Effects of flooring and restricted freestall access on behavior and claw health of dairy heifers

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Claw health, locomotion, feed intake, milk yield, body weight, activity, and lying and standing behavior of dairy heifers were monitored in a single dairy herd during the first 3 mo after calving. During the first 8 wk after calving, 2 treatments were applied: restricted freestall access by closing the stalls between 2300h and 0500h (yes or no) and alley flooring (concrete or rubber topped slatted floors). Apart from treatments, housing was identical. The animals were kept in small groups (n=4 to 6) in adjacent barn pens. Thereafter, the animals were kept in 1 group in a freestall section with concrete slatted floor and unrestricted access to the stalls for 5 wk. All animals were fed the same partial mixed ration. We hypothesized that (1) hard flooring causes high mechanical load of the claws and (2) restricted freestall access causes prolonged standing bouts and reinforced effects of hard flooring on claws. The heifers had only minor claw lesions before first calving, and the prevalence and severity of sole hemorrhages increased during the first 3 mo after calving (from 0.24±0.08 to 1.18±0.14 and from 0.04±0.01 to 0.24±0.02, respectively), particularly in the outer hind claws. Animals kept on rubber alley flooring had lower average hemorrhage scores in wk 9 (0.13±0.03 vs. 0.21±0.03) and wk 14 (0.20±0.03 vs. 0.27±0.03) after calving, had a slower feed intake (3.05±0.14 vs. 3.46±0.14 g/s) and spent more time feeding (7.3±0.3 vs. 6.6±0.3 min/h) than animals kept on hard concrete alley floors. Restricted freestall access resulted in fewer standing bouts per day (14.4±1.0 vs. 17.9±1.0) and more strides per hour (99.8±5.4 vs. 87.2±5.4) without changing overall standing time (15.0±0.3 vs. 14.7±0.3 h/d) and did not affect the occurrence of sole hemorrhages. The animals with no overnight freestall access spent more time standing (55.9±0.9 vs. 35.8±0.9 min/h) and feeding (7.8±0.3 vs. 4.3±0.3 min/h) between 2300 and 0500h and less during the rest of the 24-h period (31.3±0.8 vs. 37.0±0.8 min/h and 6.8±0.3 vs. 7.6±0.3 min/h). Thus, the animals adapted to restricted freestall access, that caused increased overnight standing, by additional lying down during the day and used part of the extra standing time at night for feeding. The restrictions probably had only a minor effect on the mechanical load of their claws. Therefore, the first part of the hypothesis was confirmed and the second part was rejected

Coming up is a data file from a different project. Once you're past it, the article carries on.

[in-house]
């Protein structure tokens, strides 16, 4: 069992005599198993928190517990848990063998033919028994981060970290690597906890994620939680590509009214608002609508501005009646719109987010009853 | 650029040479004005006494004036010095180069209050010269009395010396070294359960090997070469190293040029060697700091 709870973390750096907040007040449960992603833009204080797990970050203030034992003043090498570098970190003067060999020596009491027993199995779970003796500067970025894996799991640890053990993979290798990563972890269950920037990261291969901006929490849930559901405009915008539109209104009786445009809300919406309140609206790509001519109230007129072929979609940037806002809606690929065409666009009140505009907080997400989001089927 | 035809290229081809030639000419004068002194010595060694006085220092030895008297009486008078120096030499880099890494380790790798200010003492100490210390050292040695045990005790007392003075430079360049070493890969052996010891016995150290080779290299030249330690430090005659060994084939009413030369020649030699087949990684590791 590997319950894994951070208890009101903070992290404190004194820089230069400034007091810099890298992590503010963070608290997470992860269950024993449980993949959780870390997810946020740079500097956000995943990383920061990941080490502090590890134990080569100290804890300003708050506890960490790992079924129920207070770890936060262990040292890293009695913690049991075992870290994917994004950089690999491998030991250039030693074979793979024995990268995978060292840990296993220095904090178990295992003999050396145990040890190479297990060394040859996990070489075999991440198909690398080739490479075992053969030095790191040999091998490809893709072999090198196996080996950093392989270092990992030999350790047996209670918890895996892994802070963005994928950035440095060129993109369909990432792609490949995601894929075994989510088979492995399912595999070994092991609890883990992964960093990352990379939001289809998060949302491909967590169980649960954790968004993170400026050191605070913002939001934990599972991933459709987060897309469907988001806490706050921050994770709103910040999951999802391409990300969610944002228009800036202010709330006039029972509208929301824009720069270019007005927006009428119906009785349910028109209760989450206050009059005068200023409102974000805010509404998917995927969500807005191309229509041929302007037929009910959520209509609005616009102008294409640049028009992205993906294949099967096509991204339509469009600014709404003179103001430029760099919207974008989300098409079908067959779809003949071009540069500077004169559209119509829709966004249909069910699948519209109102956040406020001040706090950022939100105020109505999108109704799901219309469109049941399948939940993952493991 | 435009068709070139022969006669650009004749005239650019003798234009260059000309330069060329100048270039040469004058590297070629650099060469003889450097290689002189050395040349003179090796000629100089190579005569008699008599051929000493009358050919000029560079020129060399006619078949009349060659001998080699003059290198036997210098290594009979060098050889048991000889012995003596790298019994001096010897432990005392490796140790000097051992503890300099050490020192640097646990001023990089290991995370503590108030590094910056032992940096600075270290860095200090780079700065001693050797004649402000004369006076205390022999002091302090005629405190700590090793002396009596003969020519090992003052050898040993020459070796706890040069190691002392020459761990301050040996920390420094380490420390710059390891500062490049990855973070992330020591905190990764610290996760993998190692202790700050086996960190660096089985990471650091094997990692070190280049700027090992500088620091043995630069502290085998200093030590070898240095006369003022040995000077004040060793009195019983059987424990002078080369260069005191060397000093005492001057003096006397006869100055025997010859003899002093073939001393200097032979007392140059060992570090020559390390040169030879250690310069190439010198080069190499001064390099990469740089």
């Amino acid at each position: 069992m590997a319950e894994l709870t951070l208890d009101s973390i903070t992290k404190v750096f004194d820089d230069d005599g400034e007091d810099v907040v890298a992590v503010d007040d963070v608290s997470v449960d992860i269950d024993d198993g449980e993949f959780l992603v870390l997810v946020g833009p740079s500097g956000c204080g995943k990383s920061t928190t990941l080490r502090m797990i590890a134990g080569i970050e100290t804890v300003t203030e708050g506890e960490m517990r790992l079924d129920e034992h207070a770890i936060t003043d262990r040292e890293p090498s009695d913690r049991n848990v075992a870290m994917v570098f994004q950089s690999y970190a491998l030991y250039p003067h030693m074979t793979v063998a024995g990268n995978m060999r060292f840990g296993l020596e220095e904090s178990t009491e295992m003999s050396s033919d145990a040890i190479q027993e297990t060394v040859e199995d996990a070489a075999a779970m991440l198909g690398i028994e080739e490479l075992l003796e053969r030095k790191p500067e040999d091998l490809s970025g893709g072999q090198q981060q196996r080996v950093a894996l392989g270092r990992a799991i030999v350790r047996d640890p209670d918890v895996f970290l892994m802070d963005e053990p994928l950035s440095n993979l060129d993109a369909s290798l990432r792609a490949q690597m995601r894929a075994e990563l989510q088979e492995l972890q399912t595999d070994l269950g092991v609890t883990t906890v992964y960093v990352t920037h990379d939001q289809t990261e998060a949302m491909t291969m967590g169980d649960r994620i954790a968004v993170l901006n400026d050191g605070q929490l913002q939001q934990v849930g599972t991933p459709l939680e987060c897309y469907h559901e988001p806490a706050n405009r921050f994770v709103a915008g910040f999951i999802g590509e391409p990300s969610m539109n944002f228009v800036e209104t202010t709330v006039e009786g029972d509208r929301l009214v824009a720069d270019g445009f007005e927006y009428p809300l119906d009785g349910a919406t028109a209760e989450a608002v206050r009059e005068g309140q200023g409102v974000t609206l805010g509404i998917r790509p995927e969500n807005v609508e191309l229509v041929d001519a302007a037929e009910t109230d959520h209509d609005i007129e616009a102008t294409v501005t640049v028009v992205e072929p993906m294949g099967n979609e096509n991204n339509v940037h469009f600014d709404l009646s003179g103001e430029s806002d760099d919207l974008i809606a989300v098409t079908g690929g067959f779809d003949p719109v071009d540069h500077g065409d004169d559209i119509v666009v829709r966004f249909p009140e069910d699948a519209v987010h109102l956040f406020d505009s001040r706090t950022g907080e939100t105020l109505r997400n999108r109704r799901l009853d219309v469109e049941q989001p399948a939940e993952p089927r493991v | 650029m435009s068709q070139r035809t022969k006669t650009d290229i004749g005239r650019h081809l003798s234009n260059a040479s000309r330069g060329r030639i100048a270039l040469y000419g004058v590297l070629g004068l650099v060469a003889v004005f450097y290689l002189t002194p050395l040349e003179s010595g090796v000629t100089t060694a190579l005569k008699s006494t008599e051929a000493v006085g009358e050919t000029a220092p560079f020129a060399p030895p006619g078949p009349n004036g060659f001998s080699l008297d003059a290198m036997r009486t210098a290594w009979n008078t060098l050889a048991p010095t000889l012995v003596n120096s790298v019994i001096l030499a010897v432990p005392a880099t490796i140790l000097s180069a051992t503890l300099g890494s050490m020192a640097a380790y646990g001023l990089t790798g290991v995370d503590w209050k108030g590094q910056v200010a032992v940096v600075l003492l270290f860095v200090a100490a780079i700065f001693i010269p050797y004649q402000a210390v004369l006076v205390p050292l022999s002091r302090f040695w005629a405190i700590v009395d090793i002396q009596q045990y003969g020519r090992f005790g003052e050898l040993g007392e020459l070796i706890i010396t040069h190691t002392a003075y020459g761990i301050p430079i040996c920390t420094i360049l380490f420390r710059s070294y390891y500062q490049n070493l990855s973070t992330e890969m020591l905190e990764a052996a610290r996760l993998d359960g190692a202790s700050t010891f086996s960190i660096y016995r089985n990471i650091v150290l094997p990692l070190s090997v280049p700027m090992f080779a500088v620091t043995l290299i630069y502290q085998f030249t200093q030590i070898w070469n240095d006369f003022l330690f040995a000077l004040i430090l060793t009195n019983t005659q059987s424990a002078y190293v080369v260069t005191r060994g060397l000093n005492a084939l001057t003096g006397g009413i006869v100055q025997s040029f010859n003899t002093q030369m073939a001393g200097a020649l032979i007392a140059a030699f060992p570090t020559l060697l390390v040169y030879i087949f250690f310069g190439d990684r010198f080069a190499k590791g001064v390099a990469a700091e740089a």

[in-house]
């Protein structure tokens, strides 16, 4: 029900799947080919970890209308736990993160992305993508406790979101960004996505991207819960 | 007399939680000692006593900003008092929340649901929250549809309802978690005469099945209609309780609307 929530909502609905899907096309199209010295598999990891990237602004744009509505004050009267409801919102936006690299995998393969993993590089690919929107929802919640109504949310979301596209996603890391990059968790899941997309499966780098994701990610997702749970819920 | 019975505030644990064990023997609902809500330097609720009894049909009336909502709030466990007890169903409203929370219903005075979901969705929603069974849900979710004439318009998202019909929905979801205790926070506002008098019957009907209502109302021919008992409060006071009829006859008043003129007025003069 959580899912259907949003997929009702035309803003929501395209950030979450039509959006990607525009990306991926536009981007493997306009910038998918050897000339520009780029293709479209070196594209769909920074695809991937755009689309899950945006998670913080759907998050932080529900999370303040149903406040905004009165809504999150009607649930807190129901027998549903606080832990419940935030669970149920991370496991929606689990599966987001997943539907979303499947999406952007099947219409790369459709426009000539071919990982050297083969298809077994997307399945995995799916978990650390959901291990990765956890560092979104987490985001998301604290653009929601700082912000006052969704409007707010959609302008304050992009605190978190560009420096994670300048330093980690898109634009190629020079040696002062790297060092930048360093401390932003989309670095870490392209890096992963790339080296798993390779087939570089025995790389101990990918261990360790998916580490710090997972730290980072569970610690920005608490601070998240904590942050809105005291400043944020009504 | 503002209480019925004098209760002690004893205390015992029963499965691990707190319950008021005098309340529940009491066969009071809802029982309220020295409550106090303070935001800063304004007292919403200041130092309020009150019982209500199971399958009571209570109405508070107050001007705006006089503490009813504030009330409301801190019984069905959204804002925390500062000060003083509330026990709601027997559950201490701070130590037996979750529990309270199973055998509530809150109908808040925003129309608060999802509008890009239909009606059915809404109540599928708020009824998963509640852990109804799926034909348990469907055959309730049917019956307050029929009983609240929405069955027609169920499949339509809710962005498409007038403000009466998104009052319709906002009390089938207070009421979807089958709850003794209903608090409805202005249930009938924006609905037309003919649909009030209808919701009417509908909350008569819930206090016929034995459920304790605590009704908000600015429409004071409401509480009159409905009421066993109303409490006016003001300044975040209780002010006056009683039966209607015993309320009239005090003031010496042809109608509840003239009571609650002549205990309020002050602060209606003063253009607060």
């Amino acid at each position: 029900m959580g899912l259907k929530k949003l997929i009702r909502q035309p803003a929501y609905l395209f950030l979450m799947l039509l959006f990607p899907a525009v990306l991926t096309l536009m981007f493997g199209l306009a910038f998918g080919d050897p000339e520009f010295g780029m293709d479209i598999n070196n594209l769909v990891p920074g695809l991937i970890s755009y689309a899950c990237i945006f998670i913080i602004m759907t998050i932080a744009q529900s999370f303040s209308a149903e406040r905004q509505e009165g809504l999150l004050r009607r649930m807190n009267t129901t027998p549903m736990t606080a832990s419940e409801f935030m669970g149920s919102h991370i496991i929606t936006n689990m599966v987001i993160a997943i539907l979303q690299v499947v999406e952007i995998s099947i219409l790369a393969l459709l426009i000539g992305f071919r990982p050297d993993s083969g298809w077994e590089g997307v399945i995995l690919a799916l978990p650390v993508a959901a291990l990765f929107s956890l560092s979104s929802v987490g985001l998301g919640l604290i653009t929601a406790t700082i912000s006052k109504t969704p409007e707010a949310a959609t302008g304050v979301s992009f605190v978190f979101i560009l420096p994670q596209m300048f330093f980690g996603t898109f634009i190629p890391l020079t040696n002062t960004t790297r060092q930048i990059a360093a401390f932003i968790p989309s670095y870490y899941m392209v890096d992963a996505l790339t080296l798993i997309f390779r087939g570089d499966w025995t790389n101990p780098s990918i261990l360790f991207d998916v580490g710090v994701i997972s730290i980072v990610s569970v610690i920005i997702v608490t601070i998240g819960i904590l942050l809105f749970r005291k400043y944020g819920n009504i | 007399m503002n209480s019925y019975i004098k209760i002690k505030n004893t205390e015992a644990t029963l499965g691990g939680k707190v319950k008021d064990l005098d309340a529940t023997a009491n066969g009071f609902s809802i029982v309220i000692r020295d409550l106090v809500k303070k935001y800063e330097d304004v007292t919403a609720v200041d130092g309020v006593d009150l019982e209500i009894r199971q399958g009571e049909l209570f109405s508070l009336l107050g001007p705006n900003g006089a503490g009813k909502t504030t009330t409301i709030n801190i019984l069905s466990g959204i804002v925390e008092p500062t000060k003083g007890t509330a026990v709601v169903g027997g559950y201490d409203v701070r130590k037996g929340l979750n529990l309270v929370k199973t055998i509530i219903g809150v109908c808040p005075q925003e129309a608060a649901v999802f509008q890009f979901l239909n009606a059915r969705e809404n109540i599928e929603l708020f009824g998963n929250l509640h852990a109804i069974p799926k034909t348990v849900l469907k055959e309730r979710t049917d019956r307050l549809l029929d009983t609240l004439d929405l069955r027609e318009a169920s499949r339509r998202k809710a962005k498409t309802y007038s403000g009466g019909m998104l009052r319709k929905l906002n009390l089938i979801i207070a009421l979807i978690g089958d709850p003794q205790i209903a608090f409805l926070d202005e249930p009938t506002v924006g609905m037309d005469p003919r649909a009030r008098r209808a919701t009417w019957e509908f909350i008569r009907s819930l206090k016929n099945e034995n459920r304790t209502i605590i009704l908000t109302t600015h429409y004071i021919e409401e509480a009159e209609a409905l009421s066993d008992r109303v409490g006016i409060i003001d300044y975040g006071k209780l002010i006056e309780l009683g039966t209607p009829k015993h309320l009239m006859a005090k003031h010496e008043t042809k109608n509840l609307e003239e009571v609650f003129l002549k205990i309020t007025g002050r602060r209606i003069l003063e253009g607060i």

Original languageEnglish
Pages (from-to)705-715
JournalJournal of Dairy Science
Issue number2
Publication statusPublished - 2011


  • free stalls
  • cattle
  • cows
  • lesions
  • lactation
  • lameness
  • sole
  • hemorrhages
  • prevalence
  • locomotion


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